The Britannia Panopticon in Glasgow began life as the Britannic Music Hall in the late 1850s. Items on the bill included dancing girls and comic and ballad singers and it was also a popular haunt for prostitutes. A Mr and Mrs Rossborough took over to clean things up and revamped the interior and increased the range of acts.
The building was one of the first in Glasgow to have electricity and one of the first cinema venues in Scotland. It eventually closed in 1905, in part because of increased competition from other entertainment venues in the city but reopened with new owners a year later.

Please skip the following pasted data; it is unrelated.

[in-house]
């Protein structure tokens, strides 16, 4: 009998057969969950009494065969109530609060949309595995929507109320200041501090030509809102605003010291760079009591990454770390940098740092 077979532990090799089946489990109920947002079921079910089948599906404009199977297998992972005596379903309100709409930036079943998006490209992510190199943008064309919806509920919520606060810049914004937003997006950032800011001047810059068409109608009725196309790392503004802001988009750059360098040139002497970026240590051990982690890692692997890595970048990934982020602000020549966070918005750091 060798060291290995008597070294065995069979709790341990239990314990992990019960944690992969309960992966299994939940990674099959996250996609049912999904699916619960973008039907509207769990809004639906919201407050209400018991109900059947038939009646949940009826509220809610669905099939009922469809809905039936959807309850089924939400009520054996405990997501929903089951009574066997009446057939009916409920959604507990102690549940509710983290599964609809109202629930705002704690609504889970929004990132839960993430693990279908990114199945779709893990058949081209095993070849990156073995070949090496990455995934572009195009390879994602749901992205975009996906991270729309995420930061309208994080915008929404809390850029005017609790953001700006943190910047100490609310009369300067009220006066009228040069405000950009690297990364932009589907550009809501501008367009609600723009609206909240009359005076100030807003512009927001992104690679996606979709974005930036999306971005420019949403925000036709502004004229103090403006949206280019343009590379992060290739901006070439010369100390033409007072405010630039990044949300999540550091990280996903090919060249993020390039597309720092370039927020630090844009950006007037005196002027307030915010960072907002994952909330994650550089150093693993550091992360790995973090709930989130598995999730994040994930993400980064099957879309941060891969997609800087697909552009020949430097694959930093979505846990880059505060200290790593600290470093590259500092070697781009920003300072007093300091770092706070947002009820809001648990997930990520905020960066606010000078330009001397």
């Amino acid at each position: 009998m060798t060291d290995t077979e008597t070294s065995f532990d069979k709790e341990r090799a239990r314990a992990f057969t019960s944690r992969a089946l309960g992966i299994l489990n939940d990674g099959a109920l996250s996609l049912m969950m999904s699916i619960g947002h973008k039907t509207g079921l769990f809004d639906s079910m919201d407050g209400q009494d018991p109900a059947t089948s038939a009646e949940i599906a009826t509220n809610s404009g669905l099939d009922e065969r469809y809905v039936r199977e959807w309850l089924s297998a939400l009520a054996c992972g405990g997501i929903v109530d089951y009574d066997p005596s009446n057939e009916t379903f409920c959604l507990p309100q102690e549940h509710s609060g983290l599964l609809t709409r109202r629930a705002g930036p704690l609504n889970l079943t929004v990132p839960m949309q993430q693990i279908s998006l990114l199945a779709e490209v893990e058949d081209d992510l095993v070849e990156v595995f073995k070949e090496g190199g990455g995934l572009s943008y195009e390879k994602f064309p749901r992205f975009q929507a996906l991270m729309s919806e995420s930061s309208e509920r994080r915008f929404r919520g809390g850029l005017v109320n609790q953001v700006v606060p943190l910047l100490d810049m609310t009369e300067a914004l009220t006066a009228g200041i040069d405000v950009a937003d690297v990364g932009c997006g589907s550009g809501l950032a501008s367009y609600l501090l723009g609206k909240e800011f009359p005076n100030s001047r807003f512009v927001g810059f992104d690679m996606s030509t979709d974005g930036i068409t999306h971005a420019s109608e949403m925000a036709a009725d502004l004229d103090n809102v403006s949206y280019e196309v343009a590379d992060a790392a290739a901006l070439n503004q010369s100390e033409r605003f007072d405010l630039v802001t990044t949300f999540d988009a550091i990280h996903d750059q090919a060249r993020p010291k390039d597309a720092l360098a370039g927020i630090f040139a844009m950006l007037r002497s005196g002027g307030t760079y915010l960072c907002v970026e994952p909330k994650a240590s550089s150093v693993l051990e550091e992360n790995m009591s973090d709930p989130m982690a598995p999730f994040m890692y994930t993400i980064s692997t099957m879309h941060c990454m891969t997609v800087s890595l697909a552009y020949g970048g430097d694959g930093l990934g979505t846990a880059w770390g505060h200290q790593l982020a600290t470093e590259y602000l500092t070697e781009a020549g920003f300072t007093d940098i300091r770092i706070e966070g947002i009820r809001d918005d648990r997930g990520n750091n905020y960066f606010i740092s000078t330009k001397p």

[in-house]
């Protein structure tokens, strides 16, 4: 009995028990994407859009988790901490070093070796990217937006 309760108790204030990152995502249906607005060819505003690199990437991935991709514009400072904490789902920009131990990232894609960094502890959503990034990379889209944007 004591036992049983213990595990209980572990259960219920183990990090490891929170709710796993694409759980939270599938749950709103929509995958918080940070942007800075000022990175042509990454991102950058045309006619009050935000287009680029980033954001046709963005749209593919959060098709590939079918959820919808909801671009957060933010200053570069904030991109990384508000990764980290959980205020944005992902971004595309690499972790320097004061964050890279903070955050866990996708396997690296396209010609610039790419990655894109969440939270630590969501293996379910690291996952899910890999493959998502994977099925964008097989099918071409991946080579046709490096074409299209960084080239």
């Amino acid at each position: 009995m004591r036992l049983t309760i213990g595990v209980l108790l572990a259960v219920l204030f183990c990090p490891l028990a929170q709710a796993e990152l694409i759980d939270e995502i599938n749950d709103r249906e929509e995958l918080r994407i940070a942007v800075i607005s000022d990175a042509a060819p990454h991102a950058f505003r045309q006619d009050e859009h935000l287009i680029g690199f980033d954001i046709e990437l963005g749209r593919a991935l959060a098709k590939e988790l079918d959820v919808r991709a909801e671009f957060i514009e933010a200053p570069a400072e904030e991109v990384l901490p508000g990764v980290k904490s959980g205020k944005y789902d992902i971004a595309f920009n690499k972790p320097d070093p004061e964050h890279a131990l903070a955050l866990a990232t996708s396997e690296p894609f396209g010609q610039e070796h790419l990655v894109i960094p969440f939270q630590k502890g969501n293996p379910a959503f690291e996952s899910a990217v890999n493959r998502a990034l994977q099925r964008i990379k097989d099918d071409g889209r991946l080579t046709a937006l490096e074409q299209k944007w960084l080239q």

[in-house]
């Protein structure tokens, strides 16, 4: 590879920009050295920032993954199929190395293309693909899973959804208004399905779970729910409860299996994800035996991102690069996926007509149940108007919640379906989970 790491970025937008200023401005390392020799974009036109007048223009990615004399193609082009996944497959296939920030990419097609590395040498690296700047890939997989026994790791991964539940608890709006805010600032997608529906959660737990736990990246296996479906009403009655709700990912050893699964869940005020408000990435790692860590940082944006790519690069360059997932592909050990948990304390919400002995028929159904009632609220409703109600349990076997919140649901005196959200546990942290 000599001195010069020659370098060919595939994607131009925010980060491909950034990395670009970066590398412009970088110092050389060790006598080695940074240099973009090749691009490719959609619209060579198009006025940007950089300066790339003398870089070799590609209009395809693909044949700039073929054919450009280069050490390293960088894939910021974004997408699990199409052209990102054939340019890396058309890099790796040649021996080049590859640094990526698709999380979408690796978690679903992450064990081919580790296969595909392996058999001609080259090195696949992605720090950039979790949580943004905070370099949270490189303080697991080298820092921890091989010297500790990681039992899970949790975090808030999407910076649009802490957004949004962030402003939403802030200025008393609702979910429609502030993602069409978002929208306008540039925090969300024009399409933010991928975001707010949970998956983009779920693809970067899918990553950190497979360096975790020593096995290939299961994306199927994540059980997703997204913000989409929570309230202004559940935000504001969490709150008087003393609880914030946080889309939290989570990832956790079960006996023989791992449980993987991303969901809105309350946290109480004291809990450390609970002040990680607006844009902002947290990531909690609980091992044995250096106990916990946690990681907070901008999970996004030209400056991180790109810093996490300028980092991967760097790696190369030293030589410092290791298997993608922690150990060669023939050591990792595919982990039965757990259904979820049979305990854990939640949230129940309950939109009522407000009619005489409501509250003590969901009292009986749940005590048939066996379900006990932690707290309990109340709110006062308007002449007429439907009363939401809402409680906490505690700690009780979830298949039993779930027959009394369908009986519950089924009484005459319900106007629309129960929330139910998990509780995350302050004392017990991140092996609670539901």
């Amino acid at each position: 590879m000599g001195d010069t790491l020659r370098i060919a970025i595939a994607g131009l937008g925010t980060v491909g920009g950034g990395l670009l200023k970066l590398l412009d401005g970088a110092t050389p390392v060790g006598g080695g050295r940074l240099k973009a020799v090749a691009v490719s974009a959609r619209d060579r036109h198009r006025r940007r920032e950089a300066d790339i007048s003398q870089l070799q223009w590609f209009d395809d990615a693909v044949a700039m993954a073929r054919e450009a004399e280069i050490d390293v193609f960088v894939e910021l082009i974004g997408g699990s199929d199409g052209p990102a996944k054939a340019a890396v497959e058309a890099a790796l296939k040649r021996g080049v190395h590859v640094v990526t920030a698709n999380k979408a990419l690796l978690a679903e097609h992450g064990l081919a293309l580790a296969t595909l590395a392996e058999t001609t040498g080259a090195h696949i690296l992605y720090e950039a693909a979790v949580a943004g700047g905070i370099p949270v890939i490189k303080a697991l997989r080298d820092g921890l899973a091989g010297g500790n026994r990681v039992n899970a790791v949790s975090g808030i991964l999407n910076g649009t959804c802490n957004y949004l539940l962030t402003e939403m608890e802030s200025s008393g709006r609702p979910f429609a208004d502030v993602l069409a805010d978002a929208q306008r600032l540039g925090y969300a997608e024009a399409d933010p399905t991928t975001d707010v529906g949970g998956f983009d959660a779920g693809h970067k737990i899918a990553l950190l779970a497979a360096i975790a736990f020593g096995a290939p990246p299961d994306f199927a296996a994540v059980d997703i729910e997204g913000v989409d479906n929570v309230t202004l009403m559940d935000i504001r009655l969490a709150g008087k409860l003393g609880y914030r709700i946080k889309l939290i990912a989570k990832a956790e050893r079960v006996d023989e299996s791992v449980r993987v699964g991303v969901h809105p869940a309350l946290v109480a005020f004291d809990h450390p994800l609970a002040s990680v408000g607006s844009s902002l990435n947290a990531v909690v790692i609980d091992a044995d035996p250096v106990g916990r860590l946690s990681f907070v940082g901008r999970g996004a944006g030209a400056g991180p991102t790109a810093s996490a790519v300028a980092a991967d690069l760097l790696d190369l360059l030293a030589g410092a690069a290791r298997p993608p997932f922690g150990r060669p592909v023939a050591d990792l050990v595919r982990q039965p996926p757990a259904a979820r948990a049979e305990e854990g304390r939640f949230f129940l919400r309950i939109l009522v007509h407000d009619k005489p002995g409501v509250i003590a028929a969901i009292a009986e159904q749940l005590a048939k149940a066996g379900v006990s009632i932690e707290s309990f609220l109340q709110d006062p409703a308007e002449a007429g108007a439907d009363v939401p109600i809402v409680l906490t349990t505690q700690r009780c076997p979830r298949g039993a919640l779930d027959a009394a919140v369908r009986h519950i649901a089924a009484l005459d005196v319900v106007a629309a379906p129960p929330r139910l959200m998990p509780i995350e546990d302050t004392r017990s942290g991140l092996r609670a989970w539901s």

By now it was renamed the Grand Panopticon – derived from the Greek pan meaning everything and opti meaning to see. Apparently it was a name no one could remember so it was referred to as The Pots and Pans! It finally closed down as an entertainment venue by 1938. When I took this photo (shortly before the pandemic began) it was being restored and cared for by charitable trusts as one of the oldest surviving music halls in the UK and where Stan Laurel of Laurel and Hardy fame made his debut.